Johannesburg - Taste Holdings, the parent company for Scooters Pizza and Maxi's, plans to continue rolling out forecourt stores following a 38% sales growth in the six months to August.
Last year Taste acquired strategic sit down restaurant sites on national highways in Caltex forecourts belonging to BJs, and converted them into Maxi's in terms of an exclusivity agreement.
Taste CEO Carlo Gonzaga described the growth as "enormous" and said it encouraged further investment in the forecourt format. He said Taste has entered into an agreement with Shell to establish Maxi's in its strategic sites.
"We're planning to put down three more forecourt stores in the second half of this financial year," said Gonzaga. At present Taste has 10 Maxi's outlets in Caltex forecourts on high traffic routes.
Forecourt retailing moved into higher gear when Pick n Pay opened its first forecourt store last November in Hout Bay in the Western Cape, after concluding a partnership agreement with BP to take over some of the petrol giant's forecourt stores. Pick n Pay has since opened two more and plans to add a further four this year amid encouraging growth prospects.
Cobus Barnard, general manager for Pick n Pay's convenience strategy, said the group identified a growth opportunity through the brand exposure this arrangement brings.
Woolies stores led the way
"This is no doubt a profitable enterprise. In addition to the quantitative benefits, the qualitative benefits will have a positive effect on the brand," said Barnard.
Though forecourt retailing has existed in the country for some time now, Woolworths has been the sole big food retailer with forecourt stores through its alliance with Engen until the Pick n Pay venture.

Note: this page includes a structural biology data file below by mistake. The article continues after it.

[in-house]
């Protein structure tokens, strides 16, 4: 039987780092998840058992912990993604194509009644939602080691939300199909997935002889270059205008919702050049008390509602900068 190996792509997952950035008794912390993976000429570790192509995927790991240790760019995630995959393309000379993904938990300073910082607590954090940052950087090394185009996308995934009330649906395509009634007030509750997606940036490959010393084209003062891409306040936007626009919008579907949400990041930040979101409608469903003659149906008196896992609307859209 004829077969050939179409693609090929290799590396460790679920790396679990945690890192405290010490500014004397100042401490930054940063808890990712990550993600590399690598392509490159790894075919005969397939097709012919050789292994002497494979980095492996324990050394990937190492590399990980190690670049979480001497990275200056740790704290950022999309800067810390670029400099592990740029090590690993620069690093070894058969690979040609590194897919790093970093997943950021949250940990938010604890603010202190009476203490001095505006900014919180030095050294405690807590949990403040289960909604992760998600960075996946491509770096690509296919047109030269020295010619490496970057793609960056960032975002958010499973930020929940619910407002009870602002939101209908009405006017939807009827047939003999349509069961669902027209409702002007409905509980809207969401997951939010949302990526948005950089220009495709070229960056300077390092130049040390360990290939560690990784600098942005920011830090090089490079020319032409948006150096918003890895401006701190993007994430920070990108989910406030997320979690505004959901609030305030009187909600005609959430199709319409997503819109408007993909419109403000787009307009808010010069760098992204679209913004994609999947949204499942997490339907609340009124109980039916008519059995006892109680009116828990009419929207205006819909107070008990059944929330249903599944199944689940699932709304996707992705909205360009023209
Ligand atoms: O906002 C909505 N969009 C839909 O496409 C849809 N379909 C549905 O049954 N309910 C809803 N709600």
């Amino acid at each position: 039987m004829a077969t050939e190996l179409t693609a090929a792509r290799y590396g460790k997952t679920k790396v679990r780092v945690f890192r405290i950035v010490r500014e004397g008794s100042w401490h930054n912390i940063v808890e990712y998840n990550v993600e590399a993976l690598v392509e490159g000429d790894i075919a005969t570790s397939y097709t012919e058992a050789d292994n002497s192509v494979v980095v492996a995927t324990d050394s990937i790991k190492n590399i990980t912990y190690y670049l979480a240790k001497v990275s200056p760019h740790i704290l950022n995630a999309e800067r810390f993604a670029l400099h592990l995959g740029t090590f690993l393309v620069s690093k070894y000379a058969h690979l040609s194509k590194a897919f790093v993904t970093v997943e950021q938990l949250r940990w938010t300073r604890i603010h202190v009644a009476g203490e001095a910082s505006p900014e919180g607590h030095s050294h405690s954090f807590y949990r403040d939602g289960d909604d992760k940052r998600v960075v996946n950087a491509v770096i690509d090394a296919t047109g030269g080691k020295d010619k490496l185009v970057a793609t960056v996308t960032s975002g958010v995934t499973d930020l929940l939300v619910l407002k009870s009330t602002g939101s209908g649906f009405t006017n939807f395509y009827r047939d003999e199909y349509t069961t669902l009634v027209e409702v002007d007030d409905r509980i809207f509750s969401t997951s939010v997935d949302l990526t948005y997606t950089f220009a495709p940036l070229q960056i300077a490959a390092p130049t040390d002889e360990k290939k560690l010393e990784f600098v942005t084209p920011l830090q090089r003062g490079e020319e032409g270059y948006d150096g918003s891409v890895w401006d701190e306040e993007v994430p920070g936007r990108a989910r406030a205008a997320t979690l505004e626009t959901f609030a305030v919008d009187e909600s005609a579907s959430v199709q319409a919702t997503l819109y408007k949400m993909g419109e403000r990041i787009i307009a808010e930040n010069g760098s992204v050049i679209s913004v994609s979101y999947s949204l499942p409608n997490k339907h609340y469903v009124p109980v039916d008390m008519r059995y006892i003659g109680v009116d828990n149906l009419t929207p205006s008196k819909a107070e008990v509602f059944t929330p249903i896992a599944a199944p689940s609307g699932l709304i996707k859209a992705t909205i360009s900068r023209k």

"There is definitely merit in the convenience format as people's lifestyles nowadays demand flexibility," said Warren Buys of Cadiz Asset Management.
"I believe it's going to be important for retailers to have a convenience format offer which fits in with their customers' lifestyles. However, it is more relevant for certain products and it's still critical to have good sites and an enjoyable shopping experience."
Jeanine van Zyl, retail analyst at Old Mutual, noted that Woolworths has been relatively successful in its forecourt stores.
"But it is still small in the overall mix, and I am not sure it would be worth rolling out except in very high traffic areas, which is where they currently are. Convenience, however, is still a very important part of food shopping and will remain so for Woolies," said Van Zyl.